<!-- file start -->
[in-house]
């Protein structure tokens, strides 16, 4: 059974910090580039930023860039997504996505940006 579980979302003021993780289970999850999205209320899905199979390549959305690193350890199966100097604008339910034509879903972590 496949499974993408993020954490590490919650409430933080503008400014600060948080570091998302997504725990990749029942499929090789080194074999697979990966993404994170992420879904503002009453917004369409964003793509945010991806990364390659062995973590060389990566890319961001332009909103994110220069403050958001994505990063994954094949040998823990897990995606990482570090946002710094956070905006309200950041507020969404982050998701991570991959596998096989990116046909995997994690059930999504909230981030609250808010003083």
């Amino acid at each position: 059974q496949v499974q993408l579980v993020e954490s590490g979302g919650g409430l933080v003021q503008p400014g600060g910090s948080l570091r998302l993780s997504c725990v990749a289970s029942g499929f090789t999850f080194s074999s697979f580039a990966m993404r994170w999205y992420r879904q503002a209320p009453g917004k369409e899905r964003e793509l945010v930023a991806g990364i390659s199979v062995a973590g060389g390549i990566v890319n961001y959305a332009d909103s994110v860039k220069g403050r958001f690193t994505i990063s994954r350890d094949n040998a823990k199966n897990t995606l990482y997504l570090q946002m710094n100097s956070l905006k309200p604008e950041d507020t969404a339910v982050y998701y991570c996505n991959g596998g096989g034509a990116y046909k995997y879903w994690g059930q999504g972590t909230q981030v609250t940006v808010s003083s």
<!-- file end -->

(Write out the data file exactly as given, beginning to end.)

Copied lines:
[in-house]
């Protein structure tokens, strides 16, 4: 059974910090580039930023860039997504996505940006 579980979302003021993780289970999850999205209320899905199979390549959305690193350890199966100097604008339910034509879903972590 496949499974993408993020954490590490919650409430933080503008400014600060948080570091998302997504725990990749029942499929090789080194074999697979990966993404994170992420879904503002009453917004369409964003793509945010991806990364390659062995973590060389990566890319961001332009909103994110220069403050958001994505990063994954094949040998823990897990995606990482570090946002710094956070905006309200950041507020969404982050998701991570991959596998096989990116046909995997994690059930999504909230981030609250808010003083």
């Amino acid at each position: 059974q496949v499974q993408l579980v993020e954490s590490g979302g919650g409430l933080v003021q503008p400014g600060g910090s948080l570091r998302l993780s997504c725990v990749a289970s029942g499929f090789t999850f080194s074999s697979f580039a990966m993404r994170w999205y992420r879904q503002a209320p009453g917004k369409e899905r964003e793509l945010v930023a991806g990364i390659s199979v062995a973590g060389g390549i990566v890319n961001y959305a332009d909103s994110v860039k220069g403050r958001f690193t994505i990063s994954r350890d094949n040998a823990k199966n897990t995606l990482y997504l570090q946002m710094n100097s956070l905006k309200p604008e950041d507020t969404a339910v982050y998701y991570c996505n991959g596998g096989g034509a990116y046909k995997y879903w994690g059930q999504g972590t909230q981030v609250t940006v808010s003083s």